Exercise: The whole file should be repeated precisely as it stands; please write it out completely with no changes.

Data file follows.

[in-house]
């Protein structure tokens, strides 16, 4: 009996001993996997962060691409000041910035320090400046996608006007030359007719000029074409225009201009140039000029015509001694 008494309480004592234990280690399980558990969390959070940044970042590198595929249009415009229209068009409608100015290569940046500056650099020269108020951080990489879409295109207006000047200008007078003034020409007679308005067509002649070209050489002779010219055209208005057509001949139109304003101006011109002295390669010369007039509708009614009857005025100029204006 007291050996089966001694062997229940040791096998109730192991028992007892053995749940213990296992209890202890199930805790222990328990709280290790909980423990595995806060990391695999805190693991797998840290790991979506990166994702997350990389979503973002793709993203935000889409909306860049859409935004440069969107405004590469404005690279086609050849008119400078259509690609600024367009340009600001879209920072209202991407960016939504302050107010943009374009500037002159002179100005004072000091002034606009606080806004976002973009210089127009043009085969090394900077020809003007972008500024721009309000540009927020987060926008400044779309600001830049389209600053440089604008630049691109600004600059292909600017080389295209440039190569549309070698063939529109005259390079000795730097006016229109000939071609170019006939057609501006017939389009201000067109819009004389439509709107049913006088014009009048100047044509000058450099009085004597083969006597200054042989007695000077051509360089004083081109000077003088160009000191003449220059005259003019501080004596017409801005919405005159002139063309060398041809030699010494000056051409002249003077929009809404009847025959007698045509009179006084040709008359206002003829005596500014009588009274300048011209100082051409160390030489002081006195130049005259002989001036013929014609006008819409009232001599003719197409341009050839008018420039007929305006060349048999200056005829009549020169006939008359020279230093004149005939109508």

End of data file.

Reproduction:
[in-house]
């Protein structure tokens, strides 16, 4: 009996001993996997962060691409000041910035320090400046996608006007030359007719000029074409225009201009140039000029015509001694 008494309480004592234990280690399980558990969390959070940044970042590198595929249009415009229209068009409608100015290569940046500056650099020269108020951080990489879409295109207006000047200008007078003034020409007679308005067509002649070209050489002779010219055209208005057509001949139109304003101006011109002295390669010369007039509708009614009857005025100029204006 007291050996089966001694062997229940040791096998109730192991028992007892053995749940213990296992209890202890199930805790222990328990709280290790909980423990595995806060990391695999805190693991797998840290790991979506990166994702997350990389979503973002793709993203935000889409909306860049859409935004440069969107405004590469404005690279086609050849008119400078259509690609600024367009340009600001879209920072209202991407960016939504302050107010943009374009500037002159002179100005004072000091002034606009606080806004976002973009210089127009043009085969090394900077020809003007972008500024721009309000540009927020987060926008400044779309600001830049389209600053440089604008630049691109600004600059292909600017080389295209440039190569549309070698063939529109005259390079000795730097006016229109000939071609170019006939057609501006017939389009201000067109819009004389439509709107049913006088014009009048100047044509000058450099009085004597083969006597200054042989007695000077051509360089004083081109000077003088160009000191003449220059005259003019501080004596017409801005919405005159002139063309060398041809030699010494000056051409002249003077929009809404009847025959007698045509009179006084040709008359206002003829005596500014009588009274300048011209100082051409160390030489002081006195130049005259002989001036013929014609006008819409009232001599003719197409341009050839008018420039007929305006060349048999200056005829009549020169006939008359020279230093004149005939109508």